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Monday, April 06, 2009

Overspill...


Well, yes, I know. You followed me through the building of the Little Green Shed, and admired its size (20' by 10'). How many of you prophesied that that Would Not Be Enough? How right you were...sigh. Today, the overspill is unveiled, a large box which you can sit on, filled with things that I don't use very often, like the sculpture materials. All with the express aim of giving me a bit of room to breathe in the Little Green Shed.

It's ironic, really. In the upcoming book, 'Finding Your Creative Focus', I write about how it is possible to have too much 'stuff', as in this excerpt, below:

" Why amass so many materials? In part, I think it's a worry that if you don't buy it when you see it, you may never see it again. In some instances, of course, that is true; cloth manufacturers change their ranges on a regular basis, for example. If you need a particular amount of That Cloth for a particular project, it is essential to buy enough of it for your needs. Most of the time, though, you can be pretty sure that you will be able to find a version of what you believe you need, more or less when you need it, in shops and online stores. There is no shortage of supplies in the general market. And then, there is the magpie effect; buying whatever it is because it is pretty/shiny/attractive/unusual/new. And sometimes, art supplies are a form of consolation; you buy because you feel bad, and think that buying some art supplies will cheer you up. And the clolection of materials grows, and you become more confused about what to do with it all.

In addition, we forget that we can, in fact, make art with very little. Some wonderful art has been made using everyday things like pieces of newspaper and glue (also known as papier mache). I make totem dolls with twigs and scraps of fabric, use vegetables and leaves to print with...the list is endless. So it is at least questionable whether you really need the huge stash of materials that you believe you need. In many ways, it is easier to be creative with a minimal stash. Fewer materials limit some of your options, and force you to be more creative in using them."

So, why have I got so much stuff? I asked myself that, in a loud voice! And then I remembered The List. The List is a selection of all the different bespoke workshops I offer in the LGS. It looks like this:

Altered Art
Artists Trading Cards
Basic Batik
Basic Book Binding
Basic Decorative Hand Stitch
Basic Block Printing
Basic Screen Printing
Collage with papers
Collage with textiles
Colouring Papers
Colouring Cloth
Dyeing using Acid Dyes
Dyeing using Procion Dyes
Dyeing using Transfer Dyes
Felt Making
Finding Inspiration
Introduction to Shibori Techniques
Matchbox Shrines
Mixed Media
Monoprinting
Machine Stitching For Line
Machine Stitching For Texture
Paper Making
Printing With Natural Materials
Rust Dyeing
Silk Paper Making

And that isn't all of them! Which is the reason why I have so many materials...or at least, that's my excuse! I do, after all, provide most of the materials for the workshops in the LGS, so I need a wider range of things than those that I currently need at the moment. I have, however, been following my own advice, and going through what I have, taking out the duplicates, getting rid of things that are dried up, broken or out of date, swapping, selling or gifting the excess. I might even sell my Print Gocco...or maybe that's a step too far.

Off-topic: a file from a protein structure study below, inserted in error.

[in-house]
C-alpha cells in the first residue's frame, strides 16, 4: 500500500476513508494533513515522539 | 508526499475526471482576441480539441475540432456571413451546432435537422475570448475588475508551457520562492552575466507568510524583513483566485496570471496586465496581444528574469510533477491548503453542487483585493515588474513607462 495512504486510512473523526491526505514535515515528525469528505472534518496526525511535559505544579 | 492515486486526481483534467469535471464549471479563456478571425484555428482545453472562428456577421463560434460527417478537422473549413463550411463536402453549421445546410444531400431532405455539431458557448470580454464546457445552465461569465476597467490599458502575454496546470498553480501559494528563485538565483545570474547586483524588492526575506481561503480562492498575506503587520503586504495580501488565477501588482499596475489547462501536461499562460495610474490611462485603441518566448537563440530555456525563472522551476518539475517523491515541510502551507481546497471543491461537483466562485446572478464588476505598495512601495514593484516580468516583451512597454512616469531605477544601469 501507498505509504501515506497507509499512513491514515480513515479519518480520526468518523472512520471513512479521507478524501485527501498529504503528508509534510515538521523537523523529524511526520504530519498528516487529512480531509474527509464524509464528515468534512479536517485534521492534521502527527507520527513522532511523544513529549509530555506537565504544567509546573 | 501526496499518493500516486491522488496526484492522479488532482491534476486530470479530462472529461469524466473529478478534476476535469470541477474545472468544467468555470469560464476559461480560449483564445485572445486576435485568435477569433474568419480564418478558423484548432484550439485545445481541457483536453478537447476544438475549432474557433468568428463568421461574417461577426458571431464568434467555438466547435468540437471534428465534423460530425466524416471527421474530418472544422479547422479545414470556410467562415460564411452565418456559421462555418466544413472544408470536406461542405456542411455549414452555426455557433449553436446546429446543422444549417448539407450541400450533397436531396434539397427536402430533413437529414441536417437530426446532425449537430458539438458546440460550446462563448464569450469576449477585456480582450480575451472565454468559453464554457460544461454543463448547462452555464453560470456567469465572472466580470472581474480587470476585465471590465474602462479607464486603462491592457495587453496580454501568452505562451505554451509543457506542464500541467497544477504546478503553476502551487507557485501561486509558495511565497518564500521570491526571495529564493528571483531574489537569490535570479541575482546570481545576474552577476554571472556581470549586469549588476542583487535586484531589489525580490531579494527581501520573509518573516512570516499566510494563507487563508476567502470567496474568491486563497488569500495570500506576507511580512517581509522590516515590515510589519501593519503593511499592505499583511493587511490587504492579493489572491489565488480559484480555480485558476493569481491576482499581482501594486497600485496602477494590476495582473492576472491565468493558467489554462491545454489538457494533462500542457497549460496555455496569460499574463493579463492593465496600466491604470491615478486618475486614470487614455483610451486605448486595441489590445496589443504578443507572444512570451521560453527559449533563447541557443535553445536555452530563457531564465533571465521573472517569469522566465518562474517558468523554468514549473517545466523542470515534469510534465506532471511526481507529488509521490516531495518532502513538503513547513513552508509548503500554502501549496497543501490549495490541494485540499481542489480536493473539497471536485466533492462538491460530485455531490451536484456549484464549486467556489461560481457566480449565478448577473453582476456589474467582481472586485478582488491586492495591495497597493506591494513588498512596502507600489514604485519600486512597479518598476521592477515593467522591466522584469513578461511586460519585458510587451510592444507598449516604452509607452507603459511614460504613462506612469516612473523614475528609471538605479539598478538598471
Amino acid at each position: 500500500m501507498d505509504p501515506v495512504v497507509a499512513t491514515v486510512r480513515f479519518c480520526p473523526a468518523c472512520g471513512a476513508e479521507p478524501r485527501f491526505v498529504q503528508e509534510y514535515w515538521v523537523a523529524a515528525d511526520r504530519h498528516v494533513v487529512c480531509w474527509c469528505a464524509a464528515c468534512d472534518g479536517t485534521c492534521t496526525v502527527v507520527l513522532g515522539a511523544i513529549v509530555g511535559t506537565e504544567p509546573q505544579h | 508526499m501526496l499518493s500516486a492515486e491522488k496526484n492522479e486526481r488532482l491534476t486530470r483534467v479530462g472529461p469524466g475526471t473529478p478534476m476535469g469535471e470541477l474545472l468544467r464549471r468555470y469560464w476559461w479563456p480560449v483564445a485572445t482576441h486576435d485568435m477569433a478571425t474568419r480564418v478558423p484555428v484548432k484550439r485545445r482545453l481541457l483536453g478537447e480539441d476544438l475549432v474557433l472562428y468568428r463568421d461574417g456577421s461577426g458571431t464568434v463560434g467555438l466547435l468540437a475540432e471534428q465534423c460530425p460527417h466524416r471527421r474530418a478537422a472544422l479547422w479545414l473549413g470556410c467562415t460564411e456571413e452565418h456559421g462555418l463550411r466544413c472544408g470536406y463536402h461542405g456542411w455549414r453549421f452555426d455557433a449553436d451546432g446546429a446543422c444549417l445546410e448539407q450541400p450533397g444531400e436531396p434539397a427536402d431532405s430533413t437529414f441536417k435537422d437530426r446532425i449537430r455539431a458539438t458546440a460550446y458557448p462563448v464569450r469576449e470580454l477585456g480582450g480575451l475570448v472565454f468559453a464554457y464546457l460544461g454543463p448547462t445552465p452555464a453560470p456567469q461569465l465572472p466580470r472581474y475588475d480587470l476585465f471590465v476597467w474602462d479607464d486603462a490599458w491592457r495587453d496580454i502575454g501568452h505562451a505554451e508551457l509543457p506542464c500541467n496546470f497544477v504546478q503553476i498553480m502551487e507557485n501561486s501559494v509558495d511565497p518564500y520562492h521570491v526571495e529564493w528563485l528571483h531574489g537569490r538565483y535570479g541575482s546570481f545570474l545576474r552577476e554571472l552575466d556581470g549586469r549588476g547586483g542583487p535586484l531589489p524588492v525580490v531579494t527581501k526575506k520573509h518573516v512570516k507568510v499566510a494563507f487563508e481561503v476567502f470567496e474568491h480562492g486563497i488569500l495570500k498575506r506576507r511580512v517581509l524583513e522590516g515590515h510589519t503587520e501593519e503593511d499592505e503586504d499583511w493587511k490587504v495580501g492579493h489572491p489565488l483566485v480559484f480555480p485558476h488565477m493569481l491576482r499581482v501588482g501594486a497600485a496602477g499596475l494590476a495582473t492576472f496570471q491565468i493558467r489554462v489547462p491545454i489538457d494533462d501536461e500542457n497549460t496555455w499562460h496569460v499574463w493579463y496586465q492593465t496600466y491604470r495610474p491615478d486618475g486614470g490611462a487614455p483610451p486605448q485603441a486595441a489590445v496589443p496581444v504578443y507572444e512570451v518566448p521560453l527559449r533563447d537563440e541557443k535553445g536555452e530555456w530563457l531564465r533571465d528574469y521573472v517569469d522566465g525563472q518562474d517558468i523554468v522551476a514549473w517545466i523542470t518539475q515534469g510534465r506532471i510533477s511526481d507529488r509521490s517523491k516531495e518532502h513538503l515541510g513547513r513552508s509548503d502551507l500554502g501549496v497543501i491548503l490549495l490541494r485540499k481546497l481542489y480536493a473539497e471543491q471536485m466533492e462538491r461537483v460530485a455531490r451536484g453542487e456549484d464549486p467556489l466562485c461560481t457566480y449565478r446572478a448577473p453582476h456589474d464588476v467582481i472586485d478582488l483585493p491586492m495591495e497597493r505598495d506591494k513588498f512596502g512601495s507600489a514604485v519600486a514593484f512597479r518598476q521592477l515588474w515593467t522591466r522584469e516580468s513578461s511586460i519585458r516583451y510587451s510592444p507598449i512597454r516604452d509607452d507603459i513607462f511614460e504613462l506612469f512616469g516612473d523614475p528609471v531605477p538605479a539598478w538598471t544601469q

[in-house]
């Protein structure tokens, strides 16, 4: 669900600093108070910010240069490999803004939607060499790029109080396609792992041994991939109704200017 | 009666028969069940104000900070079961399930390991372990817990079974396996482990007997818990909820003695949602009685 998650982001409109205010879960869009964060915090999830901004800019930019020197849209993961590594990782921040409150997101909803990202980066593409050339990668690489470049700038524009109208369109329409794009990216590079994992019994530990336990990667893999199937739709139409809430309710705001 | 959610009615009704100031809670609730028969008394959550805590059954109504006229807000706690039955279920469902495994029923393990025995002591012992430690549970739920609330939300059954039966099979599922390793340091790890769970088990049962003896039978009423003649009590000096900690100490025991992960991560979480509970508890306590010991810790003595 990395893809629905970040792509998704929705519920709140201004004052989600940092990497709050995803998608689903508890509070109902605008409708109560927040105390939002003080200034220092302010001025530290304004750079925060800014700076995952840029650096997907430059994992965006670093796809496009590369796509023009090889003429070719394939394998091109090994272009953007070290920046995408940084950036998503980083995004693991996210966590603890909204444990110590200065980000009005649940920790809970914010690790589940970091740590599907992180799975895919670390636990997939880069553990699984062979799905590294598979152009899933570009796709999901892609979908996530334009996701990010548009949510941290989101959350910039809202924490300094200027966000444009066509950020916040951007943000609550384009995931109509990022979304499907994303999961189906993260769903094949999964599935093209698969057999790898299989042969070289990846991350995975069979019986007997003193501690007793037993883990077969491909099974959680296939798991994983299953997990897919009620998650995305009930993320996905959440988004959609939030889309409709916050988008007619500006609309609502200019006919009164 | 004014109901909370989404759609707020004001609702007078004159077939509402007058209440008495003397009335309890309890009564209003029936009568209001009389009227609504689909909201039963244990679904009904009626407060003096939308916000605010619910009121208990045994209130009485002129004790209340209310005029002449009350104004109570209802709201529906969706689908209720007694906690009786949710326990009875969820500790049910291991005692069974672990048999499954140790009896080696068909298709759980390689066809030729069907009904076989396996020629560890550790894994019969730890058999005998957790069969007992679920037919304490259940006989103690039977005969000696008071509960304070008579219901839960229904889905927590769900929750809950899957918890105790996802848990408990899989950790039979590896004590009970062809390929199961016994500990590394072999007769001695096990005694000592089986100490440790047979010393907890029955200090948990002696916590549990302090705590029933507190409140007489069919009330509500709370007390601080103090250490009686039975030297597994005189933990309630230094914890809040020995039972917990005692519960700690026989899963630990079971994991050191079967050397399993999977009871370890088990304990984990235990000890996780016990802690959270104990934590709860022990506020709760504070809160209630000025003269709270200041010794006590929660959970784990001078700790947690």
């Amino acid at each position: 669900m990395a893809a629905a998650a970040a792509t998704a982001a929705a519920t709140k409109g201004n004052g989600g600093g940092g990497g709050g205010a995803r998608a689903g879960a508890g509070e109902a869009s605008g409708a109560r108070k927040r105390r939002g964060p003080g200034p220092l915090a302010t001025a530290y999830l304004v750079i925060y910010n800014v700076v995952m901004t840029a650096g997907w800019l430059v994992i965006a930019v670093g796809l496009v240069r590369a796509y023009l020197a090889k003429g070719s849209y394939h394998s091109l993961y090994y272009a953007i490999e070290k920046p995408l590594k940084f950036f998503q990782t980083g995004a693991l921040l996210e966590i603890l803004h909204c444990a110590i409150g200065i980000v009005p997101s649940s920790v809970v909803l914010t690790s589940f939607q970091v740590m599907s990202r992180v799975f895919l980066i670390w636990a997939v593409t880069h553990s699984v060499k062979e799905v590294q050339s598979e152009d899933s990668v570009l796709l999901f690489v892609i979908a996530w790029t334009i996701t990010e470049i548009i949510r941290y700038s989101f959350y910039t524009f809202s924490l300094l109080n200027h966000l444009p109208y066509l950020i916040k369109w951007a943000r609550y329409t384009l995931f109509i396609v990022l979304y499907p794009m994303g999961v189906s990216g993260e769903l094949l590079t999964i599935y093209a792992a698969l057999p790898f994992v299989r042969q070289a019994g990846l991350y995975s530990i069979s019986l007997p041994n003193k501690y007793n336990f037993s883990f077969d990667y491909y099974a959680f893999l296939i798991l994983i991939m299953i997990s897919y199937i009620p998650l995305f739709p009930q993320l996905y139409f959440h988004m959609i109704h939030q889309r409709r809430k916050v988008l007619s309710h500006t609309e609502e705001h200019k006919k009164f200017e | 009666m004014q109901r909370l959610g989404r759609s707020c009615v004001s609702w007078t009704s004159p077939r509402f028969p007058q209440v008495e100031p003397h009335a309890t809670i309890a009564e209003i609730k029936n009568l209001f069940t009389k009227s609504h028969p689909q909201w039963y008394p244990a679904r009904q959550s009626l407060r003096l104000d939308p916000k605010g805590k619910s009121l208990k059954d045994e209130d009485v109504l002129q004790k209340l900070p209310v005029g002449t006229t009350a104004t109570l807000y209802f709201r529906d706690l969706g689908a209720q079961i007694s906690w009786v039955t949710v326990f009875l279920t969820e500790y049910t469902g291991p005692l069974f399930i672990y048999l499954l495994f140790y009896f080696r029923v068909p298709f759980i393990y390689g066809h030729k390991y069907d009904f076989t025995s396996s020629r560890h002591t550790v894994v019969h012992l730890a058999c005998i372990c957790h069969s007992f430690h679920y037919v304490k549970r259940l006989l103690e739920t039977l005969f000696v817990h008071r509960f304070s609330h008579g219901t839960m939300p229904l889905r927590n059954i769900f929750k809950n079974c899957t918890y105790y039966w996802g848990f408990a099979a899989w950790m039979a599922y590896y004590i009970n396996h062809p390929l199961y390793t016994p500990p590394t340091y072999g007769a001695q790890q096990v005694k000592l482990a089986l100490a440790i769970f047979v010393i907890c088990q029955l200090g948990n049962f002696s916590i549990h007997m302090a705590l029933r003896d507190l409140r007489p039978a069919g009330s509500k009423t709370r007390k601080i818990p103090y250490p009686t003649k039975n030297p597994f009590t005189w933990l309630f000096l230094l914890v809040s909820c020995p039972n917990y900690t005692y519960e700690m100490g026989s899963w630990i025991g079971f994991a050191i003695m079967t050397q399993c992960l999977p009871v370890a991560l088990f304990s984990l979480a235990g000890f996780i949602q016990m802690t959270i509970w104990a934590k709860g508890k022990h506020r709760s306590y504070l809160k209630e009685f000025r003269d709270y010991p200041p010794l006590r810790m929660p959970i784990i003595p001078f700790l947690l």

If you are interested in the book, and would like to join the mailing list, please email me; ditto with the workshops. There is more information about the workshops on the artmixteremporium blog; just search on workshops, or coaching.

7 comments:

Anne Huskey-Lockard said...

I have found that when I go on buying sprees (and truly, I try to keep them under some control!) it is to mask something else. I am depressed/unhappy/mad, etc etc.
Surrounding oneself with supplies is, I guess, for artists, like comfort food. It's all there, it's fun to look at, it's interesting and new, it diverts the attention.......and a lot of times it is just money out the window.
I've often considered trying to make myself take cash and flush it down the toilet---because that is, in essence, what I do! I can mentally equate it with that, but cannot do the first, yet am quite good at bringing home art supply crap.
----sigh----
Endless cycle, eh? ;)

Chauncey said...

Marion, I totally agree. I think having too much stuff and as a result too much clutter can mess with the creative process. Great post.

Leslie said...

Sigh, welcome to my world. Now, I don't do nearly as much in the creative way as you do, but I find that I am being buried under supplies for the various things that I do. Great post and thanks for sharing.

Nicola said...

Now all I have to do is offer more courses so I too have an excuse for all my art materials, lol
Nic x

Judy Nolan said...

I really enjoyed reading this excerpt from your book, Marion. Hope you will post more "teasers" in the future! About that shopping...sometimes the efforts of that shopping get buried afterward (for years). Finding them again is like opening a Christmas gift!

sandra wyman said...

Playing with new things is a great way to avoid making art or doing anything difficult! And I'm sure that buying more and different stuff becomes a way of NOT building up skills. Also a form of creative self-aggrandisment? But then again, learning to print and draw does not mean I spend less, unfortunately ...

TextileTraveler said...

I practice all those things in your list, with the exception of about 3 of them. Not only am I overrun with supplies, but I keep telling myself I have to FOCUS if I'm going to get really good at one or two of them. When it's time to give some up, though, I can't make myself do it! Major dilemma.